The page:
In Zambia, where 17 percent of the adult population is living with HIV/AIDS, women face grave gender-based abuses, in particular domestic violence, which hinder their ability to access or continue using life-saving HIV treatment.

Despite Zambia’s impressive roll-out of HIV treatment, the country’s health system and legal framework fail to address these barriers to women’s HIV treatment and as a result, some women living with HIV miss out on life-saving HIV treatment.

Gender-Based Violence

In Zambia, gender-based violence, and in particular domestic violence at the hands of husbands and intimate partners, and the fear of such violence, has a direct impact on women’s ability to start and continue using HIV treatment. Human Rights Watch’s investigation revealed that women are often beaten, slapped, shouted at, verbally abused, and raped upon discussing HIV testing and treatment, after disclosing their HIV status to their husbands, and as a result of visiting health facilities to collect antiretroviral medicine. Some women feel compelled to hide their HIV treatment, and to make up excuses even for experiencing side effects upon commencing HIV treatment. This obstructs women’s ability to access HIV testing, causes them to miss doses of HIV treatment or to miss clinic appointments to collect their medicine.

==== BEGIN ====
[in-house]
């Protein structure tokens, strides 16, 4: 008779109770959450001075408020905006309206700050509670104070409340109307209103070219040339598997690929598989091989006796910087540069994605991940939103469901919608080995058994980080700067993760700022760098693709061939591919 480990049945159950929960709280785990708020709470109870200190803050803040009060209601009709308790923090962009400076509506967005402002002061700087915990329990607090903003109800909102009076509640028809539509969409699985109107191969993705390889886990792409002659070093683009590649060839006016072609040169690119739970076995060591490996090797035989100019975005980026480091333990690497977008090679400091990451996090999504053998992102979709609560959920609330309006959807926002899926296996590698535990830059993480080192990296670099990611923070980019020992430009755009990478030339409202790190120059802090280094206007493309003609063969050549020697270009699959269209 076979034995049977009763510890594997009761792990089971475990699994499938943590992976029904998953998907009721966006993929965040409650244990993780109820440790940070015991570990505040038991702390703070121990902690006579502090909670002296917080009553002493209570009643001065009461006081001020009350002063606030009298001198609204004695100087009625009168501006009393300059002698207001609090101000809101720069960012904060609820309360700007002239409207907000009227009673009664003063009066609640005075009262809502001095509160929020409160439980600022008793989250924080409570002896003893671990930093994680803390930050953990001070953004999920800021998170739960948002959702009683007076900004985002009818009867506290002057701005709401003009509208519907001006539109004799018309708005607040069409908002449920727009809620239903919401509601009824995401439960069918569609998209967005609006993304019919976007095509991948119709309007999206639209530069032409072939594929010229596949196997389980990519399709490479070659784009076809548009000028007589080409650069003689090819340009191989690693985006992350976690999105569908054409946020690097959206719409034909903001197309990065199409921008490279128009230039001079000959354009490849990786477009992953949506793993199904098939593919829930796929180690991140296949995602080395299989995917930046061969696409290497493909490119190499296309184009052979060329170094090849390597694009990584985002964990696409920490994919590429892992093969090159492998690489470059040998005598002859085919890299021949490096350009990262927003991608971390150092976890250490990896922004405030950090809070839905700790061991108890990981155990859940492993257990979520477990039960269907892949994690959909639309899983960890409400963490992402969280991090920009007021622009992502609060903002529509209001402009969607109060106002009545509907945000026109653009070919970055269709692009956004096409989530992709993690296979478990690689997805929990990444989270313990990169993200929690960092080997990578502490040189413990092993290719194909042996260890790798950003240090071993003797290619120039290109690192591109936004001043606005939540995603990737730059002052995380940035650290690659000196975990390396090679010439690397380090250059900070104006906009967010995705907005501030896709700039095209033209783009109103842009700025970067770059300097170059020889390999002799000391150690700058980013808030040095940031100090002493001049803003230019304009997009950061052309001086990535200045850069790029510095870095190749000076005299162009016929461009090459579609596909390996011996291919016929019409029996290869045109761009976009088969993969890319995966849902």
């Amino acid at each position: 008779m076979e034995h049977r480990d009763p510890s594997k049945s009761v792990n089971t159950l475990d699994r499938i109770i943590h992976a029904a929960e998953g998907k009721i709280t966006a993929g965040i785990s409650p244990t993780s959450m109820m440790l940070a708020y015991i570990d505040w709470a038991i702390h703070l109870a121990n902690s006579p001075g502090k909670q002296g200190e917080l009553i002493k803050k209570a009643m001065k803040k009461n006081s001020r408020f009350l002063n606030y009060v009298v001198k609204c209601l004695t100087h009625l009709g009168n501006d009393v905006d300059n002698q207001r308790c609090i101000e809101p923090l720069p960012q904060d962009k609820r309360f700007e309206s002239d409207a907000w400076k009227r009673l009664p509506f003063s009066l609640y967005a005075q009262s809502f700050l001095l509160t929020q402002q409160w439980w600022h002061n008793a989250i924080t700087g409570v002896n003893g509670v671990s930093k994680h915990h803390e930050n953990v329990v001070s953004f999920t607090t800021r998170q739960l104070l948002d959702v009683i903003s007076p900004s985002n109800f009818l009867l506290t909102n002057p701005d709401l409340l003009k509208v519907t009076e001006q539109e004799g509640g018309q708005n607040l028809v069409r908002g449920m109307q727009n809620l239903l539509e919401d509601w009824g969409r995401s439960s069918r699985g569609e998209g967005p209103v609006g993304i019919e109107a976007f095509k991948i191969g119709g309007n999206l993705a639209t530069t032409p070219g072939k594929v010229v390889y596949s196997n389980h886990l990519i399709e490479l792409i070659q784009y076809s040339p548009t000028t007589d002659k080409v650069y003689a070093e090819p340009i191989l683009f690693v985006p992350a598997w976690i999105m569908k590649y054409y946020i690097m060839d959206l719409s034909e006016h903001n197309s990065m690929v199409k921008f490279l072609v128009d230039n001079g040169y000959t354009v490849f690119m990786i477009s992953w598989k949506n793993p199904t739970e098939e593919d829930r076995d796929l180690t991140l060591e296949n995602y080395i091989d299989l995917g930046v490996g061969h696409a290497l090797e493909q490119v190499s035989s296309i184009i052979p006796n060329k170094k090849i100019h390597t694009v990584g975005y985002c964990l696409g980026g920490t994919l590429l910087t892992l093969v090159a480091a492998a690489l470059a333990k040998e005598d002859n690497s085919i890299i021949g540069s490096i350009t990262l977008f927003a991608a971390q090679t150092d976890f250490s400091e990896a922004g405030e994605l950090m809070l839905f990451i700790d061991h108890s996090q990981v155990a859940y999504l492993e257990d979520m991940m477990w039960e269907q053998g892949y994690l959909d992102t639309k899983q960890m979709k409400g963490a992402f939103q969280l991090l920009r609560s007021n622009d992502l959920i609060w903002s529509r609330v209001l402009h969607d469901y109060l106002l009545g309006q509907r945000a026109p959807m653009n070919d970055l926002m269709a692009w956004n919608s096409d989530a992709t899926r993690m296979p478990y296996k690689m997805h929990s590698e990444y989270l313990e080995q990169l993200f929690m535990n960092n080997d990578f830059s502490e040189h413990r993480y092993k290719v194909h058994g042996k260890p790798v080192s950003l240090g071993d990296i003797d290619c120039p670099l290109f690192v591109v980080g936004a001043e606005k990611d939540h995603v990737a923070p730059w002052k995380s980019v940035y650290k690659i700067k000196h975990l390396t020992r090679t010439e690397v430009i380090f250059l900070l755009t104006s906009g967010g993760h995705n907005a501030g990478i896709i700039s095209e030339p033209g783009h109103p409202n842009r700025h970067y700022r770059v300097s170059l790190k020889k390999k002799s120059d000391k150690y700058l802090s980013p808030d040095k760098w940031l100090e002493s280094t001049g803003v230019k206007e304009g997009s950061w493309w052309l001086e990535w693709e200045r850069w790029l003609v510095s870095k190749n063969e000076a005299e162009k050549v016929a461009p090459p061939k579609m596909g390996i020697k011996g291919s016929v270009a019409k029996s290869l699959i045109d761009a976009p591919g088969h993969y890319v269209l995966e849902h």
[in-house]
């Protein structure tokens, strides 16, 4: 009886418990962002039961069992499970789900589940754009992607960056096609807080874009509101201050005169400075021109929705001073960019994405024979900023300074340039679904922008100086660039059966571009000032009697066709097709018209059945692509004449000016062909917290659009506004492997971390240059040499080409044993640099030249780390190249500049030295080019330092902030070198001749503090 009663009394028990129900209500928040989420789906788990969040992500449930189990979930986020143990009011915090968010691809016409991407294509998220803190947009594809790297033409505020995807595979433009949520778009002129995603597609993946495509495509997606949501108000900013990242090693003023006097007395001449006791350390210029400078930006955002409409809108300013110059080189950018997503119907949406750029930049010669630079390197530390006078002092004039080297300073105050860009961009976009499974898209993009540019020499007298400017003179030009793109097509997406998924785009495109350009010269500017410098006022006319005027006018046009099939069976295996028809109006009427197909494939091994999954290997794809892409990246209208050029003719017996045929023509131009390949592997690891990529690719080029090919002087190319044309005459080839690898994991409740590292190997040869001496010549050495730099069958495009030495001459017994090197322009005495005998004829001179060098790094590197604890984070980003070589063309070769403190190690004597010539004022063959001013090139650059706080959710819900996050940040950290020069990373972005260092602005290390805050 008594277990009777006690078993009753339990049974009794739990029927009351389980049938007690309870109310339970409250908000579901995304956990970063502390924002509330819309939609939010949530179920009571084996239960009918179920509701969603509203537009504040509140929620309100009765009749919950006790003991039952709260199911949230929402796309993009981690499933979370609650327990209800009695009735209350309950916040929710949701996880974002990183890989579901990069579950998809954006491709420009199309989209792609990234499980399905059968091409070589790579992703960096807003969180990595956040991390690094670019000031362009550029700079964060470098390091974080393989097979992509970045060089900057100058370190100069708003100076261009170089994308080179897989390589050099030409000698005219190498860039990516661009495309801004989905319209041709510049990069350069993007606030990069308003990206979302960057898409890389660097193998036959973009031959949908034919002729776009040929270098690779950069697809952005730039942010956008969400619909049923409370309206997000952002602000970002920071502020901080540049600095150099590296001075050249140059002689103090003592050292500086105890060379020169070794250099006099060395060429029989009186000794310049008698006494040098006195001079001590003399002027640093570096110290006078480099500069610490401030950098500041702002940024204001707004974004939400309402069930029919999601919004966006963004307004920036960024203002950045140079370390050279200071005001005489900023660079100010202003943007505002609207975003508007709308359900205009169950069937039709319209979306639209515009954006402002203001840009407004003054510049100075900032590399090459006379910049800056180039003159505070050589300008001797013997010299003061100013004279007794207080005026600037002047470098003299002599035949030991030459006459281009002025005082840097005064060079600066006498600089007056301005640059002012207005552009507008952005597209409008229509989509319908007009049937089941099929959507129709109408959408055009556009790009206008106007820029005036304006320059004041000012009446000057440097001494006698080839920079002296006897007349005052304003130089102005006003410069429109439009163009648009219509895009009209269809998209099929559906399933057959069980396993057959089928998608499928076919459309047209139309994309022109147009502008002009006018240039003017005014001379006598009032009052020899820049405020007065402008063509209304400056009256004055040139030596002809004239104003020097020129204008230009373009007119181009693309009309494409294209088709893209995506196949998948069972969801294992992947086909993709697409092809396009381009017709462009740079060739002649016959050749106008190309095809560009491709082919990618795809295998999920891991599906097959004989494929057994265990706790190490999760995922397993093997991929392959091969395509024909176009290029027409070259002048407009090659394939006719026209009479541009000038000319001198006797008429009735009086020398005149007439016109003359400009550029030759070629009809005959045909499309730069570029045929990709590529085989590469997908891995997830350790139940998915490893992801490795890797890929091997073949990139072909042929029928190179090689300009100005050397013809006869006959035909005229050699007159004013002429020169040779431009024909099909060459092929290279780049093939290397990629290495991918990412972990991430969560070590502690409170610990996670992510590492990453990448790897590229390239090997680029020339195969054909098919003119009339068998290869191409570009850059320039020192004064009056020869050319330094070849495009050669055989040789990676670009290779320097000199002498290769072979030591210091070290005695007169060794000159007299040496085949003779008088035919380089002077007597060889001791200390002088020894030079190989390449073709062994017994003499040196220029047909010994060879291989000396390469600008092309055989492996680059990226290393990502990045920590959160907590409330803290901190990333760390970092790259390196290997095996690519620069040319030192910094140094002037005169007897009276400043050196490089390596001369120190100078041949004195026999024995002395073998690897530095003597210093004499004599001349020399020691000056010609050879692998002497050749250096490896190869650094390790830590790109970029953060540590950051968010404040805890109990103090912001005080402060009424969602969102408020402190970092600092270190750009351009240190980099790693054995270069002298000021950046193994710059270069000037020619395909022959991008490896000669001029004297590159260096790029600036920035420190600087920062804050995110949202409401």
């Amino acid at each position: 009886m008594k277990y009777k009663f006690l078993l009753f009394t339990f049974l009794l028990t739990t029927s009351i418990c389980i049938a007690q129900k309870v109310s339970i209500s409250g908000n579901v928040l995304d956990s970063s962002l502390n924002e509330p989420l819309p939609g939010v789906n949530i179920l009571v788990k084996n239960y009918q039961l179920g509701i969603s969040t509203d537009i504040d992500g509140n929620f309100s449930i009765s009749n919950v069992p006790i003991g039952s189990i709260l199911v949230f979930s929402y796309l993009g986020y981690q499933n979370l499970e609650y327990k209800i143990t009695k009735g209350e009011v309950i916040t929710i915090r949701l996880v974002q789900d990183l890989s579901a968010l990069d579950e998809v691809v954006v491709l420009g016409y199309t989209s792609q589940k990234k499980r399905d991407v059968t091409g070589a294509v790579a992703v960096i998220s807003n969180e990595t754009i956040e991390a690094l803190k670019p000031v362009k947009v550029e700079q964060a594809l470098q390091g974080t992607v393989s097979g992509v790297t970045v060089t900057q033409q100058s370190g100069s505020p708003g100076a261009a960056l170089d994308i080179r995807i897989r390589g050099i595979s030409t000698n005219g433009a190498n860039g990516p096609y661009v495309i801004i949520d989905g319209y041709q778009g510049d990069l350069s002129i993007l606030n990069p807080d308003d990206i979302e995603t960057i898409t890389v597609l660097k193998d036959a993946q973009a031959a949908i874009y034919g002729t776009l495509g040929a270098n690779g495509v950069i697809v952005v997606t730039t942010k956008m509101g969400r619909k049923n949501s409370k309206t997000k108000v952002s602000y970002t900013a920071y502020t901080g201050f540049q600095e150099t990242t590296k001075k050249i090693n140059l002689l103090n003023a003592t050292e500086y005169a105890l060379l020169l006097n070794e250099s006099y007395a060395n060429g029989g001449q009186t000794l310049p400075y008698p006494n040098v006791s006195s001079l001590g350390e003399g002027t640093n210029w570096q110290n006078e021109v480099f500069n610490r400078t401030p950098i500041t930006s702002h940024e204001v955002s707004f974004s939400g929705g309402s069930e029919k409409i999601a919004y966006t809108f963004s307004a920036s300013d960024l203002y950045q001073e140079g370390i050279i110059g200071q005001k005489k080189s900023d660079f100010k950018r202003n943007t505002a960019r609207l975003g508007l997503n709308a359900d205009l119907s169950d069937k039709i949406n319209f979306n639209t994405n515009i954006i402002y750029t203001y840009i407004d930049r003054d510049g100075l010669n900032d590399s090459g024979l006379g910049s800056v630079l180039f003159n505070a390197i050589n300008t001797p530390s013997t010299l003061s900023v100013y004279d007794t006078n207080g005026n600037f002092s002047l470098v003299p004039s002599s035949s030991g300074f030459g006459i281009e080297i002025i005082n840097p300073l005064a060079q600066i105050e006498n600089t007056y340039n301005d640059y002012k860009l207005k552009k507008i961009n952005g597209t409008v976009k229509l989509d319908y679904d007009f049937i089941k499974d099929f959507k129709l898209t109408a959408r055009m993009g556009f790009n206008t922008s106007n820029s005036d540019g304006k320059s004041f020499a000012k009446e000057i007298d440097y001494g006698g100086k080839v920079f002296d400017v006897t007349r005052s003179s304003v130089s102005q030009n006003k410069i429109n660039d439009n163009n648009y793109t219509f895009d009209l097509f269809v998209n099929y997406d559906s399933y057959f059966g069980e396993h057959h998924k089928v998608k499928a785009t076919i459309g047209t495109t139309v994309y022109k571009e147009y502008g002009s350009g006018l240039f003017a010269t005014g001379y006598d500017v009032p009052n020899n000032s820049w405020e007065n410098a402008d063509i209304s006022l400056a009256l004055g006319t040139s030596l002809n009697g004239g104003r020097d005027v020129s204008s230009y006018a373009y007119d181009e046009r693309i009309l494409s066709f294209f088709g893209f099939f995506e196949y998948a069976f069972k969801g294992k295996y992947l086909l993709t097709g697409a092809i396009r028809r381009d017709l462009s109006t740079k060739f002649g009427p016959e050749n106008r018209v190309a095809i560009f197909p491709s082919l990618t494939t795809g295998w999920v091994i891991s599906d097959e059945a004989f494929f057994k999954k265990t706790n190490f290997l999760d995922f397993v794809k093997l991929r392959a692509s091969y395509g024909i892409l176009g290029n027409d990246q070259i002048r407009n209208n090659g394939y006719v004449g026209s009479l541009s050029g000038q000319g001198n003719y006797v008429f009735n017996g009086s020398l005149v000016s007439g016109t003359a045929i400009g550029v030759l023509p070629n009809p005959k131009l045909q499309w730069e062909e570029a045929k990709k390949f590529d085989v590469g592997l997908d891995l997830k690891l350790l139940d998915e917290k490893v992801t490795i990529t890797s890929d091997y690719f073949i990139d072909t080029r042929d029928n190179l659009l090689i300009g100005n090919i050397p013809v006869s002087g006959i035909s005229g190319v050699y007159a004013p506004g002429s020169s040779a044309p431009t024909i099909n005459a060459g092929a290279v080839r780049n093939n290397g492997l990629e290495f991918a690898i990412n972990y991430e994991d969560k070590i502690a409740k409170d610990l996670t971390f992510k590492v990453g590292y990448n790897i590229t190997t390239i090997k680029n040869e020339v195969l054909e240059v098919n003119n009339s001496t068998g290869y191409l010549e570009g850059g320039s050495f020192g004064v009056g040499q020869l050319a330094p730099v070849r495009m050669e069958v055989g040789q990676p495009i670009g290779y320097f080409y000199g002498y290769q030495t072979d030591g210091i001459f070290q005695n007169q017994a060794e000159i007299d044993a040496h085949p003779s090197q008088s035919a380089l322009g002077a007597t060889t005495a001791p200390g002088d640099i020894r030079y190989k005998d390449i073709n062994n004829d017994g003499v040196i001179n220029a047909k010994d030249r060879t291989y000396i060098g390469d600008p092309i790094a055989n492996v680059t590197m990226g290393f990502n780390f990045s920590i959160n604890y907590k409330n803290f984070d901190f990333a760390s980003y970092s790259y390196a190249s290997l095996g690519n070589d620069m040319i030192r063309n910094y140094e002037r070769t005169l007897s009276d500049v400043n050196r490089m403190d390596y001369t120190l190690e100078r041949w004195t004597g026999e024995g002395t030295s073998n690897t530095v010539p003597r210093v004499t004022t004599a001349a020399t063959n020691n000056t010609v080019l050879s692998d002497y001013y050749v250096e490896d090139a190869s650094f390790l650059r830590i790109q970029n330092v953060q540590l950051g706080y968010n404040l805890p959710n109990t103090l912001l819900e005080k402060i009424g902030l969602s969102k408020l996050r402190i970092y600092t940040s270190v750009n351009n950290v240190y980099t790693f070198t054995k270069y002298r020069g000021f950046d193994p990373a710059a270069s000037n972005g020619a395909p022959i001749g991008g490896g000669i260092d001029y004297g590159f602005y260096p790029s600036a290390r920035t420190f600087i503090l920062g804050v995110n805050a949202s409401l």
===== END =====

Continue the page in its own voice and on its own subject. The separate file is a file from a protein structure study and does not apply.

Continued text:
Despite high levels of sexual and gender-based violence (hereafter SGBV) in Zambia the country has no specific legislation criminalizing SGBV, and women must rely on the general Penal Code provisions on assault occasioning bodily harm. Zambia’s Penal Code has no provision for marital rape or psychological abuse.

Similarly, Zambia’s healthcare system is ill-equipped to address gender-based violence among women living with HIV/AIDS. Healthcare facilities in Zambia have no systems to detect or address SGBV, and there are no government protocols or training programs on how to address gender-based abuses in HIV treatment programs. The only two shelters in the country are run by a non-governmental organization with little funding from the government.

Although the Zambian government has established the Victim Support Unit (hereafter VSU), a special unit of the police charged with addressing a variety of abuses, including domestic violence and property grabbing (see below), lack of human and other resources undermines this unit’s ability to address gender-based abuses.

Violence against women, including domestic violence, raises a range of human rights abuses that governments have a direct responsibility to address, even where a perpetrator is not a state actor. These abuses include a woman’s rights to dignity, personal freedom, and physical integrity, as well as their right to freedom from cruel and inhuman treatment.

Violation of Women’s Property Rights